Securing the projects that keep construction companies afloat and Laborers on the job often keeps signatory employers, business managers and business agents on the clock long after the workday has technically ended.

Fathers, Too,
Feel Stress of Parenting

Childrearing does not occur on the job, but it is a workplace stress as it often competes with workplace obligations. It is also why work-life balance is frequently regarded as a working mother’s issue. However, a survey from the Boston College Center for Work and Family finds that most working fathers want to be equally involved with childrearing – most still are not – and, like working mothers, struggle with work-life balance. Over half of nearly 1,000 participants said, if finances allowed, they would consider staying home with their children. Like many working mothers, fathers said job security and flexibility are more important than high income and opportunities for advancement. They also said that spending time with their children boosted their confidence as parents and that when employers support this goal, reduced turnover is the workplace benefit. The more satisfied fathers were with home life, the more likely they were to stay with their current jobs.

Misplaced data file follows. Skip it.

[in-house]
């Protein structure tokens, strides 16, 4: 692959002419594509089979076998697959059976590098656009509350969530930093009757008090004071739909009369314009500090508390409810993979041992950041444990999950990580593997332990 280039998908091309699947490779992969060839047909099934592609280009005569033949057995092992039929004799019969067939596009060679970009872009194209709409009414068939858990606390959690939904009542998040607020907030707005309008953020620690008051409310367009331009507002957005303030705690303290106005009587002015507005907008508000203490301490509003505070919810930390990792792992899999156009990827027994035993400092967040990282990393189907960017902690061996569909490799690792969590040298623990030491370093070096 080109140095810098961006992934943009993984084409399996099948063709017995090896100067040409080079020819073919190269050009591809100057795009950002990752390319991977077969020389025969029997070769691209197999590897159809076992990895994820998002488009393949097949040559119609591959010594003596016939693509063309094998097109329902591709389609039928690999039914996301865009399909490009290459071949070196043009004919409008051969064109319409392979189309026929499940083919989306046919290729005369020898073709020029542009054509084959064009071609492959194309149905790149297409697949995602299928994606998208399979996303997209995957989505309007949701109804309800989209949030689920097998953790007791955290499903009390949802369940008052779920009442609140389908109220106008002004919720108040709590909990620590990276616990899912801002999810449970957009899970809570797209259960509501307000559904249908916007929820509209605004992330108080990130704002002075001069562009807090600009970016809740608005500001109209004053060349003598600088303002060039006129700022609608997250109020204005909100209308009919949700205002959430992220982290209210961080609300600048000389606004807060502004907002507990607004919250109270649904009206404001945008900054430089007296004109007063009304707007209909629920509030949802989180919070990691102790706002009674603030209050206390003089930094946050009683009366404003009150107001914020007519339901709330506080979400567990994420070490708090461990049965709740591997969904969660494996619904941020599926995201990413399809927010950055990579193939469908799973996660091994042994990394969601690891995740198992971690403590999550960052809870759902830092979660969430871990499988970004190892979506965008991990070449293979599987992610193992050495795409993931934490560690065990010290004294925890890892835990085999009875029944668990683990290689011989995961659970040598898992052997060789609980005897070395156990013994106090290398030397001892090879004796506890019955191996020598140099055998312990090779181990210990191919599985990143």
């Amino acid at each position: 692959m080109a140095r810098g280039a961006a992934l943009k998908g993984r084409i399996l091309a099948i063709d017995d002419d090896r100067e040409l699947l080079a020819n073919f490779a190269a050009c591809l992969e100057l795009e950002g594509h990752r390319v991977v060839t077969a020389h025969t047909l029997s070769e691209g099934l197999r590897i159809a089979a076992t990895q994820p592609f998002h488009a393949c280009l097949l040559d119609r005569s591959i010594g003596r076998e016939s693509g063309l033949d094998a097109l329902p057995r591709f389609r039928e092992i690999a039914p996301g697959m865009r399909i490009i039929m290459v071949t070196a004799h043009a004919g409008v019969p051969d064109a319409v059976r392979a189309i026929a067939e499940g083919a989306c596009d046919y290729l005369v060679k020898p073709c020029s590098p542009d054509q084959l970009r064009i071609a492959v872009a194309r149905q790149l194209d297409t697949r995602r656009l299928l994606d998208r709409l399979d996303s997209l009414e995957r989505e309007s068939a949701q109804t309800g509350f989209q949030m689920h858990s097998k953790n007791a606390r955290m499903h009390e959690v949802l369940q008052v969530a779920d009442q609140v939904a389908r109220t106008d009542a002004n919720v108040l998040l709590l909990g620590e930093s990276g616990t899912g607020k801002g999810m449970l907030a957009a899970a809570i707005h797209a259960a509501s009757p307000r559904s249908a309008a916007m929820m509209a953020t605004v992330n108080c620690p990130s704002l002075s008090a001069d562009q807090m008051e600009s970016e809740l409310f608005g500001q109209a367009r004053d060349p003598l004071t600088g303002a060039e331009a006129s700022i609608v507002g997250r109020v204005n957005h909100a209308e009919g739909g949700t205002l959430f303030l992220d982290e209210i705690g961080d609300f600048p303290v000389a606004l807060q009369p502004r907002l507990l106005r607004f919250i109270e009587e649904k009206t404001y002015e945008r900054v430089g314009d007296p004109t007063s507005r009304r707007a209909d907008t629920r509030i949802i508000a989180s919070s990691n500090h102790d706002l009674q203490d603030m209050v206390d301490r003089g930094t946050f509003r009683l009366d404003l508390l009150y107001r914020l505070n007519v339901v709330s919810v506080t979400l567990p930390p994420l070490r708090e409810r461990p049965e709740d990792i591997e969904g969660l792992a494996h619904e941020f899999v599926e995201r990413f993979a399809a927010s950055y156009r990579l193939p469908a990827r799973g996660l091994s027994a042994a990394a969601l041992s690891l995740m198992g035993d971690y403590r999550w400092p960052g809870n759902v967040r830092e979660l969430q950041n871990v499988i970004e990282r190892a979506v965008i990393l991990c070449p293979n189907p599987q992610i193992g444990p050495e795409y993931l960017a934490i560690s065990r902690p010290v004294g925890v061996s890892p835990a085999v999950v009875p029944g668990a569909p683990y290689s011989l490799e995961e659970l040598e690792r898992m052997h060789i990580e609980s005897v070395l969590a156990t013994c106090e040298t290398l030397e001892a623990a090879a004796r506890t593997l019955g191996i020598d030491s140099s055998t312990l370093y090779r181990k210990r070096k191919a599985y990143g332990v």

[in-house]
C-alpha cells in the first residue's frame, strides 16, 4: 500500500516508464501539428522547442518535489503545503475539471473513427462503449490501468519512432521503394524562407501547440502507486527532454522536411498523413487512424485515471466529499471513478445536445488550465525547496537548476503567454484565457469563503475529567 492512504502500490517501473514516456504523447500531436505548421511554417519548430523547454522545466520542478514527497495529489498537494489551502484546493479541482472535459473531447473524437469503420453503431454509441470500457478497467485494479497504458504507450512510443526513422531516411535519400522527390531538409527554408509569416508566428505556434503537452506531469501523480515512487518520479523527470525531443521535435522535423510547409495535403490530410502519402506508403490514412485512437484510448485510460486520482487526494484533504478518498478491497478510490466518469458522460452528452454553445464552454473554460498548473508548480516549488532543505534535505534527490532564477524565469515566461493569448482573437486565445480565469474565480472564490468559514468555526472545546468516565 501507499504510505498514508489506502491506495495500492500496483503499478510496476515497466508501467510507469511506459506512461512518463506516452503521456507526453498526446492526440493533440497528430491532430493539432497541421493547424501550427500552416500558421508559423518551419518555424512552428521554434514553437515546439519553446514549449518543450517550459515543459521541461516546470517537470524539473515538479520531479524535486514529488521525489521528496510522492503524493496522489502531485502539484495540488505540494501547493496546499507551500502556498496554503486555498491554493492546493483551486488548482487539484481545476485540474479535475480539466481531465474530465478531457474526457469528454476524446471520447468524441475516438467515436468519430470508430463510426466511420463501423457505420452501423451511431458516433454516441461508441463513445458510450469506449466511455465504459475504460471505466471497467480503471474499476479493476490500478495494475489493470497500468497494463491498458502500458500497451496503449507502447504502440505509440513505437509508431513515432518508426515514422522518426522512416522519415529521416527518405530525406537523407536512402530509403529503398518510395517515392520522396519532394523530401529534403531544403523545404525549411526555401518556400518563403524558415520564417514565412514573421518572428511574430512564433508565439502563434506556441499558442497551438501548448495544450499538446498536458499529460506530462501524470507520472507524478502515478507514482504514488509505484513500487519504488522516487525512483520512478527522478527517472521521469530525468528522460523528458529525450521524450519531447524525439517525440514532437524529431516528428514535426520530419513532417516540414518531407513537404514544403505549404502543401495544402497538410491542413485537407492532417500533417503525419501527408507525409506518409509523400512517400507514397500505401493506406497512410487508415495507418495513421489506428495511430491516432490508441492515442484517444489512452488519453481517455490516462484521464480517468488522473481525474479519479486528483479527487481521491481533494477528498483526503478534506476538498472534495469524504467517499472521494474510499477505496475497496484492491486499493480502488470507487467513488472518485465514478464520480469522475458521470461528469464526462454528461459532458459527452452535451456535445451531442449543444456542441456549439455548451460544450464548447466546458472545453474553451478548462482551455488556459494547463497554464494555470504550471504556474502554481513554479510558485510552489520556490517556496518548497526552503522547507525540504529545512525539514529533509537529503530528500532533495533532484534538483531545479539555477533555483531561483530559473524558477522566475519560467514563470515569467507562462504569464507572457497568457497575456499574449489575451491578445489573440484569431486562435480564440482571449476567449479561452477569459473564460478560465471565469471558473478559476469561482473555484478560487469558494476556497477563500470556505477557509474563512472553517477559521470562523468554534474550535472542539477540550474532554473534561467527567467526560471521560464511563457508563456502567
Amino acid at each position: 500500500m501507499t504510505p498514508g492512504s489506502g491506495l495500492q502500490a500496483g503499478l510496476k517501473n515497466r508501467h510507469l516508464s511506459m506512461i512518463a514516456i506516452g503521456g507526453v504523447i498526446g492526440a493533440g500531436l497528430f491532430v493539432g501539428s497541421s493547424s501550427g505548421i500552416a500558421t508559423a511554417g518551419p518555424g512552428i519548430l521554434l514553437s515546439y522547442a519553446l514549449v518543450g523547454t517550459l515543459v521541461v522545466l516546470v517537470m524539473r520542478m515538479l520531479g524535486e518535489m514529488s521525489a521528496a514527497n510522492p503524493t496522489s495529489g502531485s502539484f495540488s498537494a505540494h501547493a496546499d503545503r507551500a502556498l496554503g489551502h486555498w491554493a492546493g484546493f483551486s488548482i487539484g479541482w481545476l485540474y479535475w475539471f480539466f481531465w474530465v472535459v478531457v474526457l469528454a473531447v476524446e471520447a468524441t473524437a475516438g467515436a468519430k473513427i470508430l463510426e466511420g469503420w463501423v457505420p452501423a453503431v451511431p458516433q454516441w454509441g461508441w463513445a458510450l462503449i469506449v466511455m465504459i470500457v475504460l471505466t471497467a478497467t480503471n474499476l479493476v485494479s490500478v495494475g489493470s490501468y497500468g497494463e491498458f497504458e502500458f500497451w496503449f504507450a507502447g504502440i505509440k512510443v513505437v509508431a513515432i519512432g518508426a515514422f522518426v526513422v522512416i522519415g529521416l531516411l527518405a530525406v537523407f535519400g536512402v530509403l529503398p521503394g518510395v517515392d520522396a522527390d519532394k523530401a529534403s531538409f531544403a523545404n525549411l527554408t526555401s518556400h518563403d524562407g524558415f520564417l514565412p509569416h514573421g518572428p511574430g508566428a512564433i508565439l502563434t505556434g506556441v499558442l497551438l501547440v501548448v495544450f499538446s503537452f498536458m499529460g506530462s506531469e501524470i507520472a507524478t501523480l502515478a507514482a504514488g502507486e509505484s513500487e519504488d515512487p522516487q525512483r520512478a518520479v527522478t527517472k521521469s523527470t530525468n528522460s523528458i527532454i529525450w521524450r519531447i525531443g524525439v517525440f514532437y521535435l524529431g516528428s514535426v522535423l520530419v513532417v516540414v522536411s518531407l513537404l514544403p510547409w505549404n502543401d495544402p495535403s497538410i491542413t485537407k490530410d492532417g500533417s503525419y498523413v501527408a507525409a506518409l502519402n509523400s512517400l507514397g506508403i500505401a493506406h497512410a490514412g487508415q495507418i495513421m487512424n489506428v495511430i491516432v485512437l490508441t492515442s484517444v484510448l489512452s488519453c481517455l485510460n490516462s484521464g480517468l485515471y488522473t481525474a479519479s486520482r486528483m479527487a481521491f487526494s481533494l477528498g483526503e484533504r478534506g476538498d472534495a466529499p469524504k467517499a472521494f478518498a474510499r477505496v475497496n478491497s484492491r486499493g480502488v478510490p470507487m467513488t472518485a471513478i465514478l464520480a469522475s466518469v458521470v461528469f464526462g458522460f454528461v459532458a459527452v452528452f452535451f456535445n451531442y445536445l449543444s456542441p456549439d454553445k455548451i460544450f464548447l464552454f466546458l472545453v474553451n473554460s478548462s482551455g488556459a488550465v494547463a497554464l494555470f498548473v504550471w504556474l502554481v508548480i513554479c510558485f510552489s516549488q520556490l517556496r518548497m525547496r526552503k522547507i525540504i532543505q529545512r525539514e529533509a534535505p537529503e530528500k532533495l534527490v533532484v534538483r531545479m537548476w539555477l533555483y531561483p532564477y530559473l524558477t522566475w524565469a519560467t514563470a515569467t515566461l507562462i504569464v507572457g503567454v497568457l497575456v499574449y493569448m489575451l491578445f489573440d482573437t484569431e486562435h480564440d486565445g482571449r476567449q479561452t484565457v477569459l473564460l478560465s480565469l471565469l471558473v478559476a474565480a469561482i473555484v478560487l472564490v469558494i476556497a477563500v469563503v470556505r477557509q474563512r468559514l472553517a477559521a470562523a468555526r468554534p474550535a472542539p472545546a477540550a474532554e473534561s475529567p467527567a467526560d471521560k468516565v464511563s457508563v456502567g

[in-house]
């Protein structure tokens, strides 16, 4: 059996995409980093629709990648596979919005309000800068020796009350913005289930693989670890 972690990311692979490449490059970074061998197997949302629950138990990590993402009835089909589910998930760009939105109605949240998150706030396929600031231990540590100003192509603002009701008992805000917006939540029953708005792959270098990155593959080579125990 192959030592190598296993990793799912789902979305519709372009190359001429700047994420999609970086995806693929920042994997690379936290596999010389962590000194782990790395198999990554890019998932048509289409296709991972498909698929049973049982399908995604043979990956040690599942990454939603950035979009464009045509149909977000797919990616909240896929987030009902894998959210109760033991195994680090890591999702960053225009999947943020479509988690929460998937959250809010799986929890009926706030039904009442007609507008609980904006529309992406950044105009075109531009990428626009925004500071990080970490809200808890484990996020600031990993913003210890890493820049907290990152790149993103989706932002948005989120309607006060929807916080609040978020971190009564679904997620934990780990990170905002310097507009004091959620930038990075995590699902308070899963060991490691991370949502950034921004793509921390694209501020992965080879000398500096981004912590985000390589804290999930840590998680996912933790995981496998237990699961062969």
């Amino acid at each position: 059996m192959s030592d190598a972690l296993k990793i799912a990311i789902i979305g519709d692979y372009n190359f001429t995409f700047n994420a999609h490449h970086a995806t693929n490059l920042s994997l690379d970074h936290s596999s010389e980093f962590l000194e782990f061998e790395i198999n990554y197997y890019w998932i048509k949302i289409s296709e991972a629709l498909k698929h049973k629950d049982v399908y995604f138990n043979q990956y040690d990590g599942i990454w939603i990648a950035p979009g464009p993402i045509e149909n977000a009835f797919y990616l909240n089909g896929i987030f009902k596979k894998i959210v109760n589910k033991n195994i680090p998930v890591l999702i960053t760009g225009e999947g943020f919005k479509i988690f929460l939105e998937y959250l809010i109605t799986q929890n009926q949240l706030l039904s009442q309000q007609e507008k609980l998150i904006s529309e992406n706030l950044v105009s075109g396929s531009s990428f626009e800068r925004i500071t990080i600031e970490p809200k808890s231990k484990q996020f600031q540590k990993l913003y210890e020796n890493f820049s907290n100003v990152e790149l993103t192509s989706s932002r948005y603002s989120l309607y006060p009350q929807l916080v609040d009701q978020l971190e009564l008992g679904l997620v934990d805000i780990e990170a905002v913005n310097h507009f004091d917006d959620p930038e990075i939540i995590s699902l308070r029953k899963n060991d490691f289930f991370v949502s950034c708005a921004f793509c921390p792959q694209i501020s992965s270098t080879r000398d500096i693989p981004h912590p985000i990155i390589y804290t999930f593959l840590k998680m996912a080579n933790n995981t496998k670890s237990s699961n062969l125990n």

“Although necessary, these long hours can take a toll,” says LIUNA General Secretary Treasurer and LHSFNA Labor Co-Chairman Armand E. Sabitoni. “Stress builds up. Personal health, relationships and, even workplace productivity can suffer. For one’s health and for business, work-life balance is essential.”

Alternate description

LIUNA General Secretary-Treasurer and LHSFNA Labor Co-Chairman Armand E. Sabitoni

What is stress?

Stress is the body’s response to life’s events and demands. Whether something positive – a promotion, a wedding or a new baby – or something negative – a pay cut, layoff, divorce or the death of someone close, these occurrences disrupt equilibrium. This causes stress which, positive or negative, the body perceives as a threat and reacts with a response called fight-or-flight. Heart rates and blood pressure go up and initially, energy increases. Pre-stress levels usually return when the “dangers” resolve. For a short time, this is ok.